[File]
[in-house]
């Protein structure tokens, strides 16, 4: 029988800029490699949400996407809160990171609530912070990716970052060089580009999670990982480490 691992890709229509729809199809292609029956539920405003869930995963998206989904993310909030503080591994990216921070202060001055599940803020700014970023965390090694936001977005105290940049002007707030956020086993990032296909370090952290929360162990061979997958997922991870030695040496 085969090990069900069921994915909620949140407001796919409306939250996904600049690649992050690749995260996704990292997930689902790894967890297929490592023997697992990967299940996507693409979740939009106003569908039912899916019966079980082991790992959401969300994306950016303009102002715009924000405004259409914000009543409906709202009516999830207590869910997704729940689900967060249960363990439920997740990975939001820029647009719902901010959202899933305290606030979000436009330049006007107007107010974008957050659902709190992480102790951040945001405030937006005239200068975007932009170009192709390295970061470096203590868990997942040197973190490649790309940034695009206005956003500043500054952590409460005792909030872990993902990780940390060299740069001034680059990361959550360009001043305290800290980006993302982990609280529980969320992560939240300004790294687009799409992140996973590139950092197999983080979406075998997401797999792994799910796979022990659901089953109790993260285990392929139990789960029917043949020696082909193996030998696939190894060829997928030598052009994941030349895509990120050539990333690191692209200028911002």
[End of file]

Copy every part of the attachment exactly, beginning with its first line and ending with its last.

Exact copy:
[in-house]
């Protein structure tokens, strides 16, 4: 029988800029490699949400996407809160990171609530912070990716970052060089580009999670990982480490 691992890709229509729809199809292609029956539920405003869930995963998206989904993310909030503080591994990216921070202060001055599940803020700014970023965390090694936001977005105290940049002007707030956020086993990032296909370090952290929360162990061979997958997922991870030695040496 085969090990069900069921994915909620949140407001796919409306939250996904600049690649992050690749995260996704990292997930689902790894967890297929490592023997697992990967299940996507693409979740939009106003569908039912899916019966079980082991790992959401969300994306950016303009102002715009924000405004259409914000009543409906709202009516999830207590869910997704729940689900967060249960363990439920997740990975939001820029647009719902901010959202899933305290606030979000436009330049006007107007107010974008957050659902709190992480102790951040945001405030937006005239200068975007932009170009192709390295970061470096203590868990997942040197973190490649790309940034695009206005956003500043500054952590409460005792909030872990993902990780940390060299740069001034680059990361959550360009001043305290800290980006993302982990609280529980969320992560939240300004790294687009799409992140996973590139950092197999983080979406075998997401797999792994799910796979022990659901089953109790993260285990392929139990789960029917043949020696082909193996030998696939190894060829997928030598052009994941030349895509990120050539990333690191692209200028911002």